Sunday, April 14, 2024

Use AI to drive water solutions


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As the world battles the issues of climate change, there is scope for Barbados to improve its water conservation and energy consumption in the next 10 years with artificial intelligence (AI).

That’s according to Dr Karl Payne of the Centre for Resource Management & Environmental Studies (CERMES), who was one of the panellists at Nation Publishing’s Town Hall Meeting themed Barbados In the Next Ten Years – An Environmental Journey, at the Walcott Warner Theatre, Errol Barrow Centre for Creative Imagination, University of the West Indies (UWI).

Payne stressed the need for AI-driven solutions to tackle these issues head-on.

“Imagine a future where AI is integrated into our industries, specifically assisting our water resource managers in making informed decisions,” Payne said. “[With] AI we can gain insights; new insights are not possible without the technology to make better decisions… to deliver a more or less intermittent water supply to the population.”

Payne highlighted the significant potential of AI in optimising water resource management by allowing authorities to determine the precise amount of water required for sustainable use.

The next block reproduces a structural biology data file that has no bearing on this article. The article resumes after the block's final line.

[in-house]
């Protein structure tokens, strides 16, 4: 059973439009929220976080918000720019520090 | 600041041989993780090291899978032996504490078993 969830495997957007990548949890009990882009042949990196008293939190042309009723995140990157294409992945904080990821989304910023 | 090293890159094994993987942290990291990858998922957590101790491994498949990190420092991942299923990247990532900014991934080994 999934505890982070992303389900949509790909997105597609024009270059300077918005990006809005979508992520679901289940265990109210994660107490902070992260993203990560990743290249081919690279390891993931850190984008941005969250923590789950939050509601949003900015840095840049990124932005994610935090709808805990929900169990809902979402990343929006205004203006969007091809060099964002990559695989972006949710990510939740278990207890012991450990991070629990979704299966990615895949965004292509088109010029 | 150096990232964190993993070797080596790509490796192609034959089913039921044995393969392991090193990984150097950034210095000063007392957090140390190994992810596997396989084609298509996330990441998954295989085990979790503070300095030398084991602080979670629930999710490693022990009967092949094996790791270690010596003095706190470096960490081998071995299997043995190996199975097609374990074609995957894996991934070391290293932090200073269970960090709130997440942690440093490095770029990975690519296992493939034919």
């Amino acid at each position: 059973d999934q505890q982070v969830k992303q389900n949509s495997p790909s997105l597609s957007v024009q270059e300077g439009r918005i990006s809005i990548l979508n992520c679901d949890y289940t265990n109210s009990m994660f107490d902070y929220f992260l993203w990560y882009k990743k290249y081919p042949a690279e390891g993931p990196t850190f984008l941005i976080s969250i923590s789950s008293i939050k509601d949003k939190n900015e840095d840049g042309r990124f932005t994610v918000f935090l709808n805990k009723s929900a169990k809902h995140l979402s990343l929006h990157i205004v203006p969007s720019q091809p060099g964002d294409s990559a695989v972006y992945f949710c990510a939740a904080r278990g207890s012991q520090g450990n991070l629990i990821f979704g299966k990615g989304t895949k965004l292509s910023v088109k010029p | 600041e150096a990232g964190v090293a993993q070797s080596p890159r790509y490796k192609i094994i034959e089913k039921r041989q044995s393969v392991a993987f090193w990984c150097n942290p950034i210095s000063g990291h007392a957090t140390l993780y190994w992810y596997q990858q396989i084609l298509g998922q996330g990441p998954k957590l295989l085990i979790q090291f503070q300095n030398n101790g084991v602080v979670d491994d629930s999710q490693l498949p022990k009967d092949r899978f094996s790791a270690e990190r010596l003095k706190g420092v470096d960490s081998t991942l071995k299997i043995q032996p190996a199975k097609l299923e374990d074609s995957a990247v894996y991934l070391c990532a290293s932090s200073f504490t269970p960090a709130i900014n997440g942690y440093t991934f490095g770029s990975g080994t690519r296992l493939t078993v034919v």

Through AI models and data analytics, he is of the view that policymakers and water regulators could gain new insights that were previously unattainable, enabling them to deliver a consistent and reliable water supply to the island.

“I think I’m excited about the potential for AI to be mainstream, to be embedded in operational usage for the day-to-day decisions so that we know how to supply needed policies needed to meet future demand on a changing,” he expressed.

Pending water crisis 

Saltwater intrusion on the island was also highlighted as a critical issue exacerbating the water crisis.

Payne said the rising salinity levels in wells will soon have the water unsuitable for consumption.

With the climate crisis exacerbating this issue, rainfall becomes essential in flushing out the saltwater. As a consequence, he noted Barbados faces not only a water quantity issue but also a water quality issue.

“The climate crisis will have a significant impact on rainfall patterns in this region,” Payne cautioned. “As the rainfall decreases and sea levels rise, we must be prepared to innovate and find sustainable solutions to mitigate the implications”

He added:  “I was happy to see the recent legislation around water reuse, for example, in Israel, I think 90 per cent of the wastewater is actually reused. And that solves a couple of problems. That helps us to reuse water, for example, for agriculture, and it puts less burden of nitrogen on our coral reefs.” (AL)



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